Even more malware for Android was found on Google Play.
Death, taxes, and Android malware are the only sure things in life.
Researchers at Zscaler ThreatLabz found another batch of Android malware that was freely available on the Google Play Store and downloaded by hundreds of thousands of people before it was taken down. This group has dozens of apps that hid Joker, Facestealer, and Coper, which are three of the most dangerous types of malware.
Despite sounding like Batman’s rogues’ gallery, these are three dangerous malware that executes multifaceted attacks and can compromise personal data, steal login information, scam you into unwanted financial transactions, and even grant hackers full remote control of infected devices.
What are the abilities of Joker, Facestealer, and Coper?
Like most Android malware, the bad apps were trojans, which are pieces of software that look safe but are actually hiding malware. Some of the apps in Zscaler’s report used clever ways to get around Google Play’s anti-malware checks, while others side-loaded the malware after the app was installed. Using these methods, some malware could even get past the protection on the device itself.
Joker was the most common type of malware. It was found in 50 apps that were downloaded more than 300,000 times in total. It’s not surprising that Joker made up the vast majority of attacks. It’s a popular piece of malware that is often used in wireless application protocol (WAP) scams, in which victims are signed up for unwanted subscription services through their mobile carrier. In these attacks, hackers don’t need direct access to your bank or credit card information. Instead, they use the mobile data on the infected device to sign up for services through your phone bill.
Most of the Joker apps in this batch of malware were messaging and communication apps that use your phone’s texting and mobile data feature to buy premium subscriptions and then intercept and delete any confirmation texts from the services it signs you up for. Reviewing an app’s permissions is a common way to spot dangerous software, but a communication app asking for SMS and mobile data permissions wouldn’t seem out of place, so affected users may not know they’re paying for unwanted services unless they carefully check every item on their monthly phone bill.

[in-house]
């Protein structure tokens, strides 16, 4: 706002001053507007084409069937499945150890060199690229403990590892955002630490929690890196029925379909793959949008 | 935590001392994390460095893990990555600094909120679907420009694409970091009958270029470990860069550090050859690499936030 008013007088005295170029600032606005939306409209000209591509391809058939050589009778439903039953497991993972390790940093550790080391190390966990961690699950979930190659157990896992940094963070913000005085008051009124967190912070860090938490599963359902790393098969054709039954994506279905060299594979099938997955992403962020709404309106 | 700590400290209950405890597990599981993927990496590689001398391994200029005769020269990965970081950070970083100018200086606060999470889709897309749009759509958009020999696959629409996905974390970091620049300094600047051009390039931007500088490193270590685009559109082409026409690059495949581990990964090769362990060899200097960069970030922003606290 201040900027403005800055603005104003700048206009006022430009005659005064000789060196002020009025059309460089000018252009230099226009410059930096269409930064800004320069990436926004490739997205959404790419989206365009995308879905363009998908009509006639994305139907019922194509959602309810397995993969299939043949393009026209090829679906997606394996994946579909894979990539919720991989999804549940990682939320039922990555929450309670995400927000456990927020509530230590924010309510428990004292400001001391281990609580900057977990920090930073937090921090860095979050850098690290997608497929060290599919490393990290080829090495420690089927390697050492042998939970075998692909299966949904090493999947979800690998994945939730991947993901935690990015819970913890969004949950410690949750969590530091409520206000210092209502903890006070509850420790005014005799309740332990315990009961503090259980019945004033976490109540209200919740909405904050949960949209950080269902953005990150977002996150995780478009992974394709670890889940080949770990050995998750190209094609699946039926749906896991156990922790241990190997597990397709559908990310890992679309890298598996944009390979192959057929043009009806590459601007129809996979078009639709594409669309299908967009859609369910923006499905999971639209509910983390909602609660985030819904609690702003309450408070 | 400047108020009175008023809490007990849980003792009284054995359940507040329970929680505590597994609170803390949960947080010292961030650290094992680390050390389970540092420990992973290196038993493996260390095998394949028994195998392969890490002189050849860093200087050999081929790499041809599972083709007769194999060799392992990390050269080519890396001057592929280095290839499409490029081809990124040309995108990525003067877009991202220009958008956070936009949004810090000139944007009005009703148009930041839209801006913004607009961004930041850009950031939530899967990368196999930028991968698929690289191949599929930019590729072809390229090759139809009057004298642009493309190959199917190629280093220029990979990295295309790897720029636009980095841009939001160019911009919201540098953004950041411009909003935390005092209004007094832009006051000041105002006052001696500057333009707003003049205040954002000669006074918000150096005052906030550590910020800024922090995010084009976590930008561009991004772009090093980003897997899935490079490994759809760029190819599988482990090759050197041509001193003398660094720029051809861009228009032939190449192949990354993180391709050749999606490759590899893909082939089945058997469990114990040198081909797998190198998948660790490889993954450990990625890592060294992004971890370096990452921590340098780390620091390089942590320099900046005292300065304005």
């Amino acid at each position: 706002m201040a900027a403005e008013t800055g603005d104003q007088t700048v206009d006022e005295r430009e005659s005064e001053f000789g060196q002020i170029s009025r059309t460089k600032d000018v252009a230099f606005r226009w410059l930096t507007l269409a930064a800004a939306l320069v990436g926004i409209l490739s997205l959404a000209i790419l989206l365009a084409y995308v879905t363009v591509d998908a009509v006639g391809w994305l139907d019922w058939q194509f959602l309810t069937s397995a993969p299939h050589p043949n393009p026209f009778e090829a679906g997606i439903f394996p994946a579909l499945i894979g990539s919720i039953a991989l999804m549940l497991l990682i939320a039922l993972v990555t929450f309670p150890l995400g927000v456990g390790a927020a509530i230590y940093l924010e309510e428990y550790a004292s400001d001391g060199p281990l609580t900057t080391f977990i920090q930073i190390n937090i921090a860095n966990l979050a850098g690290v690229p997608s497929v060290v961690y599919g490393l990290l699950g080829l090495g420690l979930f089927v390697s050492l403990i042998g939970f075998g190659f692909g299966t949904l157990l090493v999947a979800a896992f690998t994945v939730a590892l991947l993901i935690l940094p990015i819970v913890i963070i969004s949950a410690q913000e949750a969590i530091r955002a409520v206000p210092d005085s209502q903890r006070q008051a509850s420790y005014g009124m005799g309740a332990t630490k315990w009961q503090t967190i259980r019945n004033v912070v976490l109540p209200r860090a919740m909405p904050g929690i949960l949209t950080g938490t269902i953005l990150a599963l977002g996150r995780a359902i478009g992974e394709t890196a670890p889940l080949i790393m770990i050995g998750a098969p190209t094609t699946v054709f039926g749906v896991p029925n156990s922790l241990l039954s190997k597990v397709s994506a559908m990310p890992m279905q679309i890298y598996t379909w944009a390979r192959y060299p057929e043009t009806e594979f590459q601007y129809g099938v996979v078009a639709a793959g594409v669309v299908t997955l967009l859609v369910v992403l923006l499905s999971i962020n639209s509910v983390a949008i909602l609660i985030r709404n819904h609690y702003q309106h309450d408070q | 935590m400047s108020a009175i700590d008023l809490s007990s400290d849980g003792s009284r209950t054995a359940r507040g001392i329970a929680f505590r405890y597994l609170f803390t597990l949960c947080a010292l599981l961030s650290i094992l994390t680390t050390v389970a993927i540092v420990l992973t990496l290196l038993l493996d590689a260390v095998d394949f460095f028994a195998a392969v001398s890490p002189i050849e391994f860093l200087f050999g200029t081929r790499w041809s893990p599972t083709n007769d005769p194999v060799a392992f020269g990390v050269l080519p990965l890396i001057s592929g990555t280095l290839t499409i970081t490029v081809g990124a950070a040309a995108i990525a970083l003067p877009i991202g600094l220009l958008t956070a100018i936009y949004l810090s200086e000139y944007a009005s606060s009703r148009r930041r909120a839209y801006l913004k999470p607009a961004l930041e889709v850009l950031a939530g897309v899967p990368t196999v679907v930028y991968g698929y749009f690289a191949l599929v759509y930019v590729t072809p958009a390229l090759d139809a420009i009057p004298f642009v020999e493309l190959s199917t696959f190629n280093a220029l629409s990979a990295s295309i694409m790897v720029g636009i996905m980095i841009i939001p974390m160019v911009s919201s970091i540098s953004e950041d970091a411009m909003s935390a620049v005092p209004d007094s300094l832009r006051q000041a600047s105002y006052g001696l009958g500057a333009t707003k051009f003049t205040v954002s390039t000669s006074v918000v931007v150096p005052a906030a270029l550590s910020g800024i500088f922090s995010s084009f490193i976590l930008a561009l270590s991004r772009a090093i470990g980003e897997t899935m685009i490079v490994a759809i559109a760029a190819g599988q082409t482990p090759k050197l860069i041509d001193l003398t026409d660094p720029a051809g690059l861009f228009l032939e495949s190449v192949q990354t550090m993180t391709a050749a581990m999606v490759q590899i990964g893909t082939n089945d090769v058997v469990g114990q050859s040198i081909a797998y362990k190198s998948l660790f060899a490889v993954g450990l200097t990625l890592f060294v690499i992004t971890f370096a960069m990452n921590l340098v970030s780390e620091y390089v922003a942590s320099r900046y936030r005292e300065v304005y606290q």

Joker apps will also use the personal information they get from WAP scams to break into your social media and bank accounts. However, Facestealer is the real identity thief in the group.
Facestealer apps use fake social media login screens to steal your login information for Facebook, Twitter, Google, or Apple. Many real apps need a Facebook, Twitter, Google, or Apple ID. Most fake login screens load right into the app and look exactly like the real ones, so it’s easy to miss them. Hackers can then use your login information to take over your account and send more malware to your friends through messages or, even worse, steal personal information that can help them steal your identity. Facestealer was only found in one app, Vanilla Snap Camera, which had only 5,000 downloads. However, it’s almost certain that there are other Facestealer trojans on Google Play that look like real apps.
The last piece of malware, Coper, also tries to get your personal information and login details. It can read the text you type on the keyboard, tries to trick you with fake login screens, and can even get to your texts and read them. All of this stolen information is then sent to the app’s creators in a quiet way so that they can use it to launch smishing, phishing, and even SIM swapping attacks. Coper is dangerous, but it’s only linked to one app, Unicc QR Scanner, which has been downloaded about 1,000 times. Malware is dangerous, but it wasn’t hidden in the app’s code. Instead, it was side-loaded through a fake app update. Hackers often do this to get around Google Play’s anti-malware scans, since they can just add the malware later.
How to avoid danger
In Zscaler’s report, you can find a full list of the bad apps and how they did their attacks. The good news is that all of the bad apps have been taken off of Google Play and turned off on devices where they were installed.
Still, it’s only a matter of time before more malware for Android is found. You should always protect yourself from possible dangers.
We’ve talked about the best ways to protect your Android device, social media accounts, and other personal information from scams, hacks, and leaks of all kinds. But when it comes to Android apps, the best way to stay safe is to only install apps from well-known and trusted publishers and only download them from trusted sources like the Google Play Store, APK Mirror, or XDA Developers.
If you want to download an app from a publisher you don’t know, make sure to read reviews and do some online research first. But unless an app has features that you can’t get from a major publisher’s app, there’s no reason to download alternative texting, camera, or QR code scanning app, especially since your phone already has all of these features.